WASHINGTON -- In one moment, with one statement, Sen. Ted Cruz (R-Texas) managed Wednesday to accomplish what House GOP leaders, Republican senators and the Wall Street Journal editorial page had failed to do for months: Persuade rank-and-file House Republicans that shutting down the government in an attempt to defund Obamacare was simply impossible.
On Wednesday, after House leaders said they'd go forward with the defund strategy Cruz had been pitching with ads on Fox News, his response boiled down to 'Thanks, you're on your own.'
"Harry Reid will no doubt try to strip the defund language from the continuing resolution, and right now he likely has the votes to do so," Cruz said in a statement. "At that point, House Republicans must stand firm, hold their ground, and continue to listen to the American people."
On the surface, House Republicans were seething. Members openly accused Cruz and his allies, Sens. Mike Lee (R-Utah) and Marco Rubio (R-Fla.), of waving the white flag before the fight had even begun. One House GOP aide even called Cruz a "joke, plain and simple."
But by admitting that he had no ability in the Senate to back up the House effort to defund Obamacare, and saying so on the same day that House Republicans had announced they would support the Cruz-inspired strategy, Cruz has inadvertently done more than any other lawmaker to avert a government shutdown.
"Cruz officially jumped the shark this week," said one GOP operative allied with House leadership, who, like others, requested anonymity to speak critically about fellow Republicans. "He's doing for the House Leaders what they couldn't do for themselves. House rank-and-file members are uniting with Boehner, Cantor over Ted Cruz's idiotic position."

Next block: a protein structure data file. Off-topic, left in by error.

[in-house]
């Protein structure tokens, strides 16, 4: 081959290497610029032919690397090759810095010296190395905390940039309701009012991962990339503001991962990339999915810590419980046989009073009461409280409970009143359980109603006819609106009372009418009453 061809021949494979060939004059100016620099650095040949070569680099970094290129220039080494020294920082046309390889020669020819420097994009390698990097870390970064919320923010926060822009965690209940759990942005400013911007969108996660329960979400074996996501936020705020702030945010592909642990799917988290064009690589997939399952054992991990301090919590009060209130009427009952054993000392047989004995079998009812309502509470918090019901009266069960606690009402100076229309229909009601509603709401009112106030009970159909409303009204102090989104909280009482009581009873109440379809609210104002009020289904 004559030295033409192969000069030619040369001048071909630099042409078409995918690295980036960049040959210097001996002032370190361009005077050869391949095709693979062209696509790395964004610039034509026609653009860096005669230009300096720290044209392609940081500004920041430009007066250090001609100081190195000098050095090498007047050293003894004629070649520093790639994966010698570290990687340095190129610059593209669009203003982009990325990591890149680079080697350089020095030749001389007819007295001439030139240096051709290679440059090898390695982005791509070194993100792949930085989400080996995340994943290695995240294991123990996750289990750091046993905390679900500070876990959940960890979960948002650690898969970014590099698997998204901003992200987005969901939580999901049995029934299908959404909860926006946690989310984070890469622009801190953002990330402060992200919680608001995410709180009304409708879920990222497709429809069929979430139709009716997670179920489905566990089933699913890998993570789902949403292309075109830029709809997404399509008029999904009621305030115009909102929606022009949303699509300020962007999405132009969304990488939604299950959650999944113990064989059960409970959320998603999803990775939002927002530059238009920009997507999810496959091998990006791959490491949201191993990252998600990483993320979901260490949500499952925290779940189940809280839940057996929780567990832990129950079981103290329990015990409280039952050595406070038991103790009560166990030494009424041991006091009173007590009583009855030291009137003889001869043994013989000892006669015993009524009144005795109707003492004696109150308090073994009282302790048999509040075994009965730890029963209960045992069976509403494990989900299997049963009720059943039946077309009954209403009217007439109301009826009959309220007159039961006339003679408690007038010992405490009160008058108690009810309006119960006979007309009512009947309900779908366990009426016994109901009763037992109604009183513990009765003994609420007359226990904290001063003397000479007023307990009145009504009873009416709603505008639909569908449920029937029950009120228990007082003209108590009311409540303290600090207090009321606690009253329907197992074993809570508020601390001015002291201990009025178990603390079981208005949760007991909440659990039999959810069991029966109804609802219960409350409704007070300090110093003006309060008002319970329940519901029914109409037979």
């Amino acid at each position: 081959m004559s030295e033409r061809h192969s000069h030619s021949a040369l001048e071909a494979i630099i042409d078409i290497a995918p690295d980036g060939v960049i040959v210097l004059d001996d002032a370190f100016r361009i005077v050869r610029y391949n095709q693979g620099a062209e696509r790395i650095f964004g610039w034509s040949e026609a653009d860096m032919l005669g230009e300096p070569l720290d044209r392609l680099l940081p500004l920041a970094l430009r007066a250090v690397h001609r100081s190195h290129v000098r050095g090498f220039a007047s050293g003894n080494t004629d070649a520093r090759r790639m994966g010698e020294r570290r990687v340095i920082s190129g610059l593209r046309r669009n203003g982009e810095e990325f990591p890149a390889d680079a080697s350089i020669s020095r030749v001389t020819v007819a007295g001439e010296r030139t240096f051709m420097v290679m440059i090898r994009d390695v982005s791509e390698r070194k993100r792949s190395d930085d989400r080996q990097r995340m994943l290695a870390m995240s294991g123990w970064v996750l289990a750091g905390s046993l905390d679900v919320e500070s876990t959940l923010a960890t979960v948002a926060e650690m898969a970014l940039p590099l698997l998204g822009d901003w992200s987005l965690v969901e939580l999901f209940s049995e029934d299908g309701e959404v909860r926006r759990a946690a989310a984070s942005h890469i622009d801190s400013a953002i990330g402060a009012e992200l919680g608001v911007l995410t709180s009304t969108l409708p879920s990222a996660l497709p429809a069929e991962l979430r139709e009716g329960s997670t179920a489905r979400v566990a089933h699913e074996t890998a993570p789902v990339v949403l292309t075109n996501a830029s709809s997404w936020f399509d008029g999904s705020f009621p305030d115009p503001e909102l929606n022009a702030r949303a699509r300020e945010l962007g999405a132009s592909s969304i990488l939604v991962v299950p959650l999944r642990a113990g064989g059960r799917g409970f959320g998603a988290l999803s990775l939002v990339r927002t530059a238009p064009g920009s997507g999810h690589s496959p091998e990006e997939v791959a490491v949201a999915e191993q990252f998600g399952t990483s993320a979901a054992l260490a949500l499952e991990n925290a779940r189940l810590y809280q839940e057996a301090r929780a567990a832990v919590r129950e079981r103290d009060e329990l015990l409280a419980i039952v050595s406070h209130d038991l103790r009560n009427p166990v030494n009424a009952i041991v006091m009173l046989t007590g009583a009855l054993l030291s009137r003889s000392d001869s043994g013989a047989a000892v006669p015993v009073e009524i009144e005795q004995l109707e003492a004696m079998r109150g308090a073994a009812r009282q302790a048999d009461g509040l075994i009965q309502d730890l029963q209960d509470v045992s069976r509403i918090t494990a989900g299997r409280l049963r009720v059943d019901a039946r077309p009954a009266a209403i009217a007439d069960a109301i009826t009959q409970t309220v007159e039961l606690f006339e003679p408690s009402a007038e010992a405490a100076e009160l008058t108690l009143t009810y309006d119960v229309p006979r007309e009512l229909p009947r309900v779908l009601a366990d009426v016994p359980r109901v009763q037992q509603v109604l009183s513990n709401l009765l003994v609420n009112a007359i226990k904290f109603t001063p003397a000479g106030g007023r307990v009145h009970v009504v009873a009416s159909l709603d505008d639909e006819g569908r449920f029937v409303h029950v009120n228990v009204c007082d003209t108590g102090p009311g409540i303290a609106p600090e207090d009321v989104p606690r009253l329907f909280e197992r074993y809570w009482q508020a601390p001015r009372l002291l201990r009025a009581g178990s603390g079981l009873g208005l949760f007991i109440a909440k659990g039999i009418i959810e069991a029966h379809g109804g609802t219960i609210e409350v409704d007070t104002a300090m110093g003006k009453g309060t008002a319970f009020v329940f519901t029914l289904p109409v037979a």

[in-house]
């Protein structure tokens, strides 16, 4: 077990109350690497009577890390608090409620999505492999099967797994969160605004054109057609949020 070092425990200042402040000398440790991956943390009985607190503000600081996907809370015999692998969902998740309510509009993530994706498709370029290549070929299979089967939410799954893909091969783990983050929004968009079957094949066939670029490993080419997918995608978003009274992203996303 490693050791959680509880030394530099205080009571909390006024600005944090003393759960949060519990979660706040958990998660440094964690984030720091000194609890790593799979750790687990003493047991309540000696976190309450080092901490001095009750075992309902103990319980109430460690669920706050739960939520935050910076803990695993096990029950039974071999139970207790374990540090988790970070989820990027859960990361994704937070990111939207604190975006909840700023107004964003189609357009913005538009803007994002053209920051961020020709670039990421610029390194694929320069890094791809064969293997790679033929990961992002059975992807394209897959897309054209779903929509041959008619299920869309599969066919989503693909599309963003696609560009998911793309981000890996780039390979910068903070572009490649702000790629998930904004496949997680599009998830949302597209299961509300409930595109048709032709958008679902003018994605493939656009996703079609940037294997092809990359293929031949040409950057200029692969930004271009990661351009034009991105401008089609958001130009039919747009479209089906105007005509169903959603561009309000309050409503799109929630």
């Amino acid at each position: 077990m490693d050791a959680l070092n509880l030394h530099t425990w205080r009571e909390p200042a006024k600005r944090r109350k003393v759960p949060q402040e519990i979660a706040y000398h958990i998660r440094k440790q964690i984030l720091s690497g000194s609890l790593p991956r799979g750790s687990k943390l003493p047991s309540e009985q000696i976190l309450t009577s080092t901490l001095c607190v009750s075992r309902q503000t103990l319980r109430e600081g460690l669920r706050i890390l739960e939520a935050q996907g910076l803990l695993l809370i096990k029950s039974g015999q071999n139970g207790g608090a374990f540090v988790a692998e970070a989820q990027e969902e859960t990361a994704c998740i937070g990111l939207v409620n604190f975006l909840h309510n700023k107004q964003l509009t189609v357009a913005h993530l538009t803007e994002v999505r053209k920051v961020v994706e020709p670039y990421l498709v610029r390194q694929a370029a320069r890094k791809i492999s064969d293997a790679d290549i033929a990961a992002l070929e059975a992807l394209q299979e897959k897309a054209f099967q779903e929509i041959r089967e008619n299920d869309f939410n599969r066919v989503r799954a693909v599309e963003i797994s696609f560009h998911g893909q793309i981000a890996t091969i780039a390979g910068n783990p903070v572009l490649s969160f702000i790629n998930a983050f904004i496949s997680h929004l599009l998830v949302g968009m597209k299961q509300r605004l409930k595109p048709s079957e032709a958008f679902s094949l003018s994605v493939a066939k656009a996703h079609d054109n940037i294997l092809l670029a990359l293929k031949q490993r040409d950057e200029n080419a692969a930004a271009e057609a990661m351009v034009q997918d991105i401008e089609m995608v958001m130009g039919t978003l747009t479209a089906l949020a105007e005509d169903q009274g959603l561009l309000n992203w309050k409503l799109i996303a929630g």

The retreat by Cruz has led to public questioning from House Republicans about his motives and political acumen, not to mention joking speculation that he may be part of a vast and devious liberal conspiracy to undermine conservatives.
"Cruz is the leader of a secret cabal of leftists that are seeking control of the conservative movement," quipped one senior House Republican leadership source. "Their aim is to force the party to take on suicidal missions to destroy the movement from within."
Another senior House GOP aide was grateful that Cruz had made plain what House leaders had been arguing for weeks -- that there was no viable strategy connected to a government shutdown that would defund Obamacare. "We can only defund Obamacare if it passes the Senate," the aide said. "If there is no plan to get the defunding provision passed in the Senate, or even a plan to fight to get it passed in the Senate, then what we’re talking about isn’t a plan to defund Obamacare -- it’s just a plan to shut down the government and hope for the best. That’s not a great plan."
That Cruz was left without any strategy at all, after demanding for months that Republicans follow his lead, feeds into the notion that the tea party is rooted more in political nihilism than any particular ethos, an argument Walter Sobchak would appreciate.
When asked by HuffPost Thursday to respond to his Republican critics in the House, Cruz said, "I salute the House Republicans for their fight on this." He added, "The House of Representatives, where Republicans have the majority -- the House has to drive this process."
He also thanked House leadership for their work on Wednesday, in an appearance on Fox News' "Hannity." With Lee by his side, Cruz pledged to continue the fight, likened himself to Winston Churchill, and noticeably put the onus to defund Obamacare on Senate Majority Leader Harry Reid (D-Nev.) -- all with a straight face.
"As Churchill said, we will fight on the beaches, we will fight on the streets, we will fight at every step to stop the biggest job killer in America," Cruz said, adding later that "Harry Reid needs to listen to the American people just like John Boehner did."
For liberals, Cruz and the tea party have been the gift that keeps on giving. In both 2011 and 2012, tea party opposition staved off a "grand bargain" between Boehner and Obama that would have brought draconian cuts to Medicare and Social Security. In 2010 and again in 2012, the tea party pushed extreme Republicans through Senate primaries, where they subsequently lost winnable races in Delaware, Nevada, Colorado, Indiana and Missouri.
And they also brought Cruz to the Senate.
Jennifer Bendery contributed reporting.